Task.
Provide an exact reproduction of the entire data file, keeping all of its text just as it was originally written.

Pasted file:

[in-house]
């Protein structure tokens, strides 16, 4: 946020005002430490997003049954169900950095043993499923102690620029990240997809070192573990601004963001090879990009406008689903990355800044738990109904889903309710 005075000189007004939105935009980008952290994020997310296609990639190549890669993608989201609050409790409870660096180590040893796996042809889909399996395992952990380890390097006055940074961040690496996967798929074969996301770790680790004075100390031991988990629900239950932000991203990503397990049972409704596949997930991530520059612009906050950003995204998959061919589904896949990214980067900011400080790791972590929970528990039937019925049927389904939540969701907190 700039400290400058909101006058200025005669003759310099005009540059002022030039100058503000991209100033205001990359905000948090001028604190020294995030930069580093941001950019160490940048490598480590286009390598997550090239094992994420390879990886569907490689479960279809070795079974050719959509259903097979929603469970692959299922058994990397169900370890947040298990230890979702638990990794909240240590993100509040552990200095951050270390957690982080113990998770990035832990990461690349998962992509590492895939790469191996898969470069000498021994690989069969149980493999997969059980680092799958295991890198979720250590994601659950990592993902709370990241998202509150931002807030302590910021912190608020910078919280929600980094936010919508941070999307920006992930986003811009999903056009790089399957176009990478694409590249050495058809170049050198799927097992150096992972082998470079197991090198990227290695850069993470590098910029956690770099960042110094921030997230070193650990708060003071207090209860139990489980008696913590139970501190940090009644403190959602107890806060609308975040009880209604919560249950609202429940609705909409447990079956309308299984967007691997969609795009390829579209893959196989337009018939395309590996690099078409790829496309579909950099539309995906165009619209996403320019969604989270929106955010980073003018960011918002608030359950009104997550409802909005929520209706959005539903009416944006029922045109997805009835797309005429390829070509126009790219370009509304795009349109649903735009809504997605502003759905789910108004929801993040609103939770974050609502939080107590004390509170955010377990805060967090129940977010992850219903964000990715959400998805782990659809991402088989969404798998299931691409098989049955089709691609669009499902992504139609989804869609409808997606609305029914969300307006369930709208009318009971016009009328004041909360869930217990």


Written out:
[in-house]
């Protein structure tokens, strides 16, 4: 946020005002430490997003049954169900950095043993499923102690620029990240997809070192573990601004963001090879990009406008689903990355800044738990109904889903309710 005075000189007004939105935009980008952290994020997310296609990639190549890669993608989201609050409790409870660096180590040893796996042809889909399996395992952990380890390097006055940074961040690496996967798929074969996301770790680790004075100390031991988990629900239950932000991203990503397990049972409704596949997930991530520059612009906050950003995204998959061919589904896949990214980067900011400080790791972590929970528990039937019925049927389904939540969701907190 700039400290400058909101006058200025005669003759310099005009540059002022030039100058503000991209100033205001990359905000948090001028604190020294995030930069580093941001950019160490940048490598480590286009390598997550090239094992994420390879990886569907490689479960279809070795079974050719959509259903097979929603469970692959299922058994990397169900370890947040298990230890979702638990990794909240240590993100509040552990200095951050270390957690982080113990998770990035832990990461690349998962992509590492895939790469191996898969470069000498021994690989069969149980493999997969059980680092799958295991890198979720250590994601659950990592993902709370990241998202509150931002807030302590910021912190608020910078919280929600980094936010919508941070999307920006992930986003811009999903056009790089399957176009990478694409590249050495058809170049050198799927097992150096992972082998470079197991090198990227290695850069993470590098910029956690770099960042110094921030997230070193650990708060003071207090209860139990489980008696913590139970501190940090009644403190959602107890806060609308975040009880209604919560249950609202429940609705909409447990079956309308299984967007691997969609795009390829579209893959196989337009018939395309590996690099078409790829496309579909950099539309995906165009619209996403320019969604989270929106955010980073003018960011918002608030359950009104997550409802909005929520209706959005539903009416944006029922045109997805009835797309005429390829070509126009790219370009509304795009349109649903735009809504997605502003759905789910108004929801993040609103939770974050609502939080107590004390509170955010377990805060967090129940977010992850219903964000990715959400998805782990659809991402088989969404798998299931691409098989049955089709691609669009499902992504139609989804869609409808997606609305029914969300307006369930709208009318009971016009009328004041909360869930217990």